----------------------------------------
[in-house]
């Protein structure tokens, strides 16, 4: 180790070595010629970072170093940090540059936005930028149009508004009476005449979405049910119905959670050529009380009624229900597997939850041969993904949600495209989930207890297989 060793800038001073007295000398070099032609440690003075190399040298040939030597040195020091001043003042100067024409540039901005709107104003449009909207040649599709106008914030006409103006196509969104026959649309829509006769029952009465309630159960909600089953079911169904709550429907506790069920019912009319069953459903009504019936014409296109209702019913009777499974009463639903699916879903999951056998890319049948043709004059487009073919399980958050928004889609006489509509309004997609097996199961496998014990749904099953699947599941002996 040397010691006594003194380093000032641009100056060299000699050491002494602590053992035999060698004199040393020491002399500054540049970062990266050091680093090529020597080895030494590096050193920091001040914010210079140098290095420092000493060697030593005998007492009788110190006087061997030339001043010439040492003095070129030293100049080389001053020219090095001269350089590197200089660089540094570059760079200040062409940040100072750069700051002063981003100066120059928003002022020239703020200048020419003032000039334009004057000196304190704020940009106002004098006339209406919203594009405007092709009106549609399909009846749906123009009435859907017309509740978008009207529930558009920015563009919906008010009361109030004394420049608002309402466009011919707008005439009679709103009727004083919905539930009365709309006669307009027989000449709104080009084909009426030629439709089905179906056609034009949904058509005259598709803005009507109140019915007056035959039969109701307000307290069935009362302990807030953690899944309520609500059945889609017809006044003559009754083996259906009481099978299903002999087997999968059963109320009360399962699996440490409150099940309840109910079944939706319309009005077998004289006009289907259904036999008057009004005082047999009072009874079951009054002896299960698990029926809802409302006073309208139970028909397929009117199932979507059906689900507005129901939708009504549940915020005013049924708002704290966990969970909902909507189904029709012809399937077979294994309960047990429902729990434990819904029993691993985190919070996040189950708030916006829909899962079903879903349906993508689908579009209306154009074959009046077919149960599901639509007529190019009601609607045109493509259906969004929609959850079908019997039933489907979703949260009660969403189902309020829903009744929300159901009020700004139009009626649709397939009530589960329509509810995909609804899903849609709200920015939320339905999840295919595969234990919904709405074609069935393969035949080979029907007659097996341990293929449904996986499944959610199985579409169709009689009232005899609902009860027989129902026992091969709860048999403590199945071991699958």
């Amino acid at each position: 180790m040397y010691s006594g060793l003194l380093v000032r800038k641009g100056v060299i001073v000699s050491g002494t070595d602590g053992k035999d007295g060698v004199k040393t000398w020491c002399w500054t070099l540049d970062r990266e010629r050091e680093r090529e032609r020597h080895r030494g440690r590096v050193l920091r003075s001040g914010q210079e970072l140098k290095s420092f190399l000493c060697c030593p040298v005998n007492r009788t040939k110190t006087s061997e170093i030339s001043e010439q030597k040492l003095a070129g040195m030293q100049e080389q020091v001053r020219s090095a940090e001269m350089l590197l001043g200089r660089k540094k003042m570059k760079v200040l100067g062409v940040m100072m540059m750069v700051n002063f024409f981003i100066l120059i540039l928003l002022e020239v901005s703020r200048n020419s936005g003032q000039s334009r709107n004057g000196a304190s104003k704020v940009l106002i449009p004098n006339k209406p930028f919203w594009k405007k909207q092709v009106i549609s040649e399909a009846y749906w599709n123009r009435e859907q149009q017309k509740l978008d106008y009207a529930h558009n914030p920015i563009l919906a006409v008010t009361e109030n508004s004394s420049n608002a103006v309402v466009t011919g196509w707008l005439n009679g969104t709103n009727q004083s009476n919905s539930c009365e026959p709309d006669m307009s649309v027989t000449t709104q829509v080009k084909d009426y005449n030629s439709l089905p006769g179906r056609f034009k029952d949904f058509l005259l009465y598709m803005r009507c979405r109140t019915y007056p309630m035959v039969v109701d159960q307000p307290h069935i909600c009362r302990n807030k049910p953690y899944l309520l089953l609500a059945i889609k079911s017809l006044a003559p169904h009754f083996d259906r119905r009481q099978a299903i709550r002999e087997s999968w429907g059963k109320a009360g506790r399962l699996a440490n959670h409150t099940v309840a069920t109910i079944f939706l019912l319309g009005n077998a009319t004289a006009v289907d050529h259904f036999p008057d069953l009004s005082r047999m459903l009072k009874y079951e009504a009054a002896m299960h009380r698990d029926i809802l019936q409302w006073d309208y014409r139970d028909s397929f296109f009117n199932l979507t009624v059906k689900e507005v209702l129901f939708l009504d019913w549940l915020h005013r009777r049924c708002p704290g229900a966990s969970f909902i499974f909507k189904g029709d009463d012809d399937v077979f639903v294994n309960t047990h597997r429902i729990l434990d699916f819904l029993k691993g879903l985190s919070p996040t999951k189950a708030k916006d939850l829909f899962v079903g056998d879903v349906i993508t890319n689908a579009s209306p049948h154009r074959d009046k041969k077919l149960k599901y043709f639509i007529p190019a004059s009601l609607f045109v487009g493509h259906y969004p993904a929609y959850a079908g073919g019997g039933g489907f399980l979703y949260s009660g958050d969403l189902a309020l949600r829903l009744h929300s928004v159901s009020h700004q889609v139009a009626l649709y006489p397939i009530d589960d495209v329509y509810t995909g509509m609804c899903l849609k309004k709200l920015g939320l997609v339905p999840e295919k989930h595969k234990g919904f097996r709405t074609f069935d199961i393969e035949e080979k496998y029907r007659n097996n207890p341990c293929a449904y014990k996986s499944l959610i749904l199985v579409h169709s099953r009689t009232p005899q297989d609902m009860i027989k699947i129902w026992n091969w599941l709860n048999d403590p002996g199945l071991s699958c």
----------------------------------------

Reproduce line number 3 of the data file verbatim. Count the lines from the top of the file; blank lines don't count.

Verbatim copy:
């Amino acid at each position: 180790m040397y010691s006594g060793l003194l380093v000032r800038k641009g100056v060299i001073v000699s050491g002494t070595d602590g053992k035999d007295g060698v004199k040393t000398w020491c002399w500054t070099l540049d970062r990266e010629r050091e680093r090529e032609r020597h080895r030494g440690r590096v050193l920091r003075s001040g914010q210079e970072l140098k290095s420092f190399l000493c060697c030593p040298v005998n007492r009788t040939k110190t006087s061997e170093i030339s001043e010439q030597k040492l003095a070129g040195m030293q100049e080389q020091v001053r020219s090095a940090e001269m350089l590197l001043g200089r660089k540094k003042m570059k760079v200040l100067g062409v940040m100072m540059m750069v700051n002063f024409f981003i100066l120059i540039l928003l002022e020239v901005s703020r200048n020419s936005g003032q000039s334009r709107n004057g000196a304190s104003k704020v940009l106002i449009p004098n006339k209406p930028f919203w594009k405007k909207q092709v009106i549609s040649e399909a009846y749906w599709n123009r009435e859907q149009q017309k509740l978008d106008y009207a529930h558009n914030p920015i563009l919906a006409v008010t009361e109030n508004s004394s420049n608002a103006v309402v466009t011919g196509w707008l005439n009679g969104t709103n009727q004083s009476n919905s539930c009365e026959p709309d006669m307009s649309v027989t000449t709104q829509v080009k084909d009426y005449n030629s439709l089905p006769g179906r056609f034009k029952d949904f058509l005259l009465y598709m803005r009507c979405r109140t019915y007056p309630m035959v039969v109701d159960q307000p307290h069935i909600c009362r302990n807030k049910p953690y899944l309520l089953l609500a059945i889609k079911s017809l006044a003559p169904h009754f083996d259906r119905r009481q099978a299903i709550r002999e087997s999968w429907g059963k109320a009360g506790r399962l699996a440490n959670h409150t099940v309840a069920t109910i079944f939706l019912l319309g009005n077998a009319t004289a006009v289907d050529h259904f036999p008057d069953l009004s005082r047999m459903l009072k009874y079951e009504a009054a002896m299960h009380r698990d029926i809802l019936q409302w006073d309208y014409r139970d028909s397929f296109f009117n199932l979507t009624v059906k689900e507005v209702l129901f939708l009504d019913w549940l915020h005013r009777r049924c708002p704290g229900a966990s969970f909902i499974f909507k189904g029709d009463d012809d399937v077979f639903v294994n309960t047990h597997r429902i729990l434990d699916f819904l029993k691993g879903l985190s919070p996040t999951k189950a708030k916006d939850l829909f899962v079903g056998d879903v349906i993508t890319n689908a579009s209306p049948h154009r074959d009046k041969k077919l149960k599901y043709f639509i007529p190019a004059s009601l609607f045109v487009g493509h259906y969004p993904a929609y959850a079908g073919g019997g039933g489907f399980l979703y949260s009660g958050d969403l189902a309020l949600r829903l009744h929300s928004v159901s009020h700004q889609v139009a009626l649709y006489p397939i009530d589960d495209v329509y509810t995909g509509m609804c899903l849609k309004k709200l920015g939320l997609v339905p999840e295919k989930h595969k234990g919904f097996r709405t074609f069935d199961i393969e035949e080979k496998y029907r007659n097996n207890p341990c293929a449904y014990k996986s499944l959610i749904l199985v579409h169709s099953r009689t009232p005899q297989d609902m009860i027989k699947i129902w026992n091969w599941l709860n048999d403590p002996g199945l071991s699958c």